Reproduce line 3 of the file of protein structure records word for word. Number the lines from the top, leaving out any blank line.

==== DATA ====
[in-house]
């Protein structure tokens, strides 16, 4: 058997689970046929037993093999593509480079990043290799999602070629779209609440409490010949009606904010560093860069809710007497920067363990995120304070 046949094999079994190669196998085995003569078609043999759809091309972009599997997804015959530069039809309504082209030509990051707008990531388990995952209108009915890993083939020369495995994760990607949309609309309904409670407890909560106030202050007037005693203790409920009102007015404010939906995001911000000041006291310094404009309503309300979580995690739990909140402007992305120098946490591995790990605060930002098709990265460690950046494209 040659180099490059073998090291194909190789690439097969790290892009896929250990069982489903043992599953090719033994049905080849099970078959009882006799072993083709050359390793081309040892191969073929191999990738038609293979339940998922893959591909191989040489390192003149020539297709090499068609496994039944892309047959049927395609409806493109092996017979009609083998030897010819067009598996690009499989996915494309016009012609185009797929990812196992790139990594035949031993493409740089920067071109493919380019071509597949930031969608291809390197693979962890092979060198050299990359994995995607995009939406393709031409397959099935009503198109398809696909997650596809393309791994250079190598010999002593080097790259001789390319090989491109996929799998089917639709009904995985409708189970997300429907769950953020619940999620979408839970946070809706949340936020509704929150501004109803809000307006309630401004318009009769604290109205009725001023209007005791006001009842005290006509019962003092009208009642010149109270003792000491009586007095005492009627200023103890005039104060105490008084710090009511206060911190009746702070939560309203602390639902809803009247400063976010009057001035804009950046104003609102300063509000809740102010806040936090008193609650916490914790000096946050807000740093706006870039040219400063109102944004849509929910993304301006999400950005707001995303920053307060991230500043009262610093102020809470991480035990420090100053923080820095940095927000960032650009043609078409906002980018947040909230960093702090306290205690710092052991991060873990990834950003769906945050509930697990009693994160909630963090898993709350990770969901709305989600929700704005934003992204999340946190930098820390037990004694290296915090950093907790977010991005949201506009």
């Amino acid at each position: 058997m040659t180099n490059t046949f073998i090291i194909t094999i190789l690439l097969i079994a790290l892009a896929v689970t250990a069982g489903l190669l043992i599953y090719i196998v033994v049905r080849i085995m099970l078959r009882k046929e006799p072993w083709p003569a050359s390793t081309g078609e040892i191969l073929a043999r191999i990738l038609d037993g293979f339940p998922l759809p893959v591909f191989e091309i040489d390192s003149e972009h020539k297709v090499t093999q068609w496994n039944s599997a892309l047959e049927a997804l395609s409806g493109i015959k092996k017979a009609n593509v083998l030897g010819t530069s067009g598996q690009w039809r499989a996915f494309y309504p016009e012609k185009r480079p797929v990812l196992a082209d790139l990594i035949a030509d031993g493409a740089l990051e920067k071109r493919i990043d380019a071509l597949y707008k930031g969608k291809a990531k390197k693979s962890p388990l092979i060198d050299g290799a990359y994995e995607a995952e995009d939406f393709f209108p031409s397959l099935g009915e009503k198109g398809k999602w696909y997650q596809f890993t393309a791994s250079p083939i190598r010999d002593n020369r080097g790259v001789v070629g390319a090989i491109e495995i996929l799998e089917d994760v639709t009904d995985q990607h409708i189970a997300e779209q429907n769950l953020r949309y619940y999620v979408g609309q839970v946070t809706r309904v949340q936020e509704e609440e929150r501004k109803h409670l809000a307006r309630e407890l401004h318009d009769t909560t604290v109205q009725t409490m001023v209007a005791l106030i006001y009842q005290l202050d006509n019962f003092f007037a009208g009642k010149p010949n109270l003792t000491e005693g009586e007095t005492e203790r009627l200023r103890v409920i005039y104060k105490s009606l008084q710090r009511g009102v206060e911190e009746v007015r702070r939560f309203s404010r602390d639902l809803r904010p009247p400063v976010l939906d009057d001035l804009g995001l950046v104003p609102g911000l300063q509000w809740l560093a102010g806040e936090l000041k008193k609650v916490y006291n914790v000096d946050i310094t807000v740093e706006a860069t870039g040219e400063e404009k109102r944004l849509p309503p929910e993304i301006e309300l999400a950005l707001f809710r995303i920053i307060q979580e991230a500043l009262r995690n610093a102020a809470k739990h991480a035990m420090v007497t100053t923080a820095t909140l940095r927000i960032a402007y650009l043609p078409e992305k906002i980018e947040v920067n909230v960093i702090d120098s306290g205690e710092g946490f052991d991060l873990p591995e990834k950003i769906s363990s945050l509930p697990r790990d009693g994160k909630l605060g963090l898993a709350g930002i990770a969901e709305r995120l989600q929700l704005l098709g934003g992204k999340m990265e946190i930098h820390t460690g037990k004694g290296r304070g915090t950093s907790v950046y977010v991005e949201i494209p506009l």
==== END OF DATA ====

């Amino acid at each position: 058997m040659t180099n490059t046949f073998i090291i194909t094999i190789l690439l097969i079994a790290l892009a896929v689970t250990a069982g489903l190669l043992i599953y090719i196998v033994v049905r080849i085995m099970l078959r009882k046929e006799p072993w083709p003569a050359s390793t081309g078609e040892i191969l073929a043999r191999i990738l038609d037993g293979f339940p998922l759809p893959v591909f191989e091309i040489d390192s003149e972009h020539k297709v090499t093999q068609w496994n039944s599997a892309l047959e049927a997804l395609s409806g493109i015959k092996k017979a009609n593509v083998l030897g010819t530069s067009g598996q690009w039809r499989a996915f494309y309504p016009e012609k185009r480079p797929v990812l196992a082209d790139l990594i035949a030509d031993g493409a740089l990051e920067k071109r493919i990043d380019a071509l597949y707008k930031g969608k291809a990531k390197k693979s962890p388990l092979i060198d050299g290799a990359y994995e995607a995952e995009d939406f393709f209108p031409s397959l099935g009915e009503k198109g398809k999602w696909y997650q596809f890993t393309a791994s250079p083939i190598r010999d002593n020369r080097g790259v001789v070629g390319a090989i491109e495995i996929l799998e089917d994760v639709t009904d995985q990607h409708i189970a997300e779209q429907n769950l953020r949309y619940y999620v979408g609309q839970v946070t809706r309904v949340q936020e509704e609440e929150r501004k109803h409670l809000a307006r309630e407890l401004h318009d009769t909560t604290v109205q009725t409490m001023v209007a005791l106030i006001y009842q005290l202050d006509n019962f003092f007037a009208g009642k010149p010949n109270l003792t000491e005693g009586e007095t005492e203790r009627l200023r103890v409920i005039y104060k105490s009606l008084q710090r009511g009102v206060e911190e009746v007015r702070r939560f309203s404010r602390d639902l809803r904010p009247p400063v976010l939906d009057d001035l804009g995001l950046v104003p609102g911000l300063q509000w809740l560093a102010g806040e936090l000041k008193k609650v916490y006291n914790v000096d946050i310094t807000v740093e706006a860069t870039g040219e400063e404009k109102r944004l849509p309503p929910e993304i301006e309300l999400a950005l707001f809710r995303i920053i307060q979580e991230a500043l009262r995690n610093a102020a809470k739990h991480a035990m420090v007497t100053t923080a820095t909140l940095r927000i960032a402007y650009l043609p078409e992305k906002i980018e947040v920067n909230v960093i702090d120098s306290g205690e710092g946490f052991d991060l873990p591995e990834k950003i769906s363990s945050l509930p697990r790990d009693g994160k909630l605060g963090l898993a709350g930002i990770a969901e709305r995120l989600q929700l704005l098709g934003g992204k999340m990265e946190i930098h820390t460690g037990k004694g290296r304070g915090t950093s907790v950046y977010v991005e949201i494209p506009l």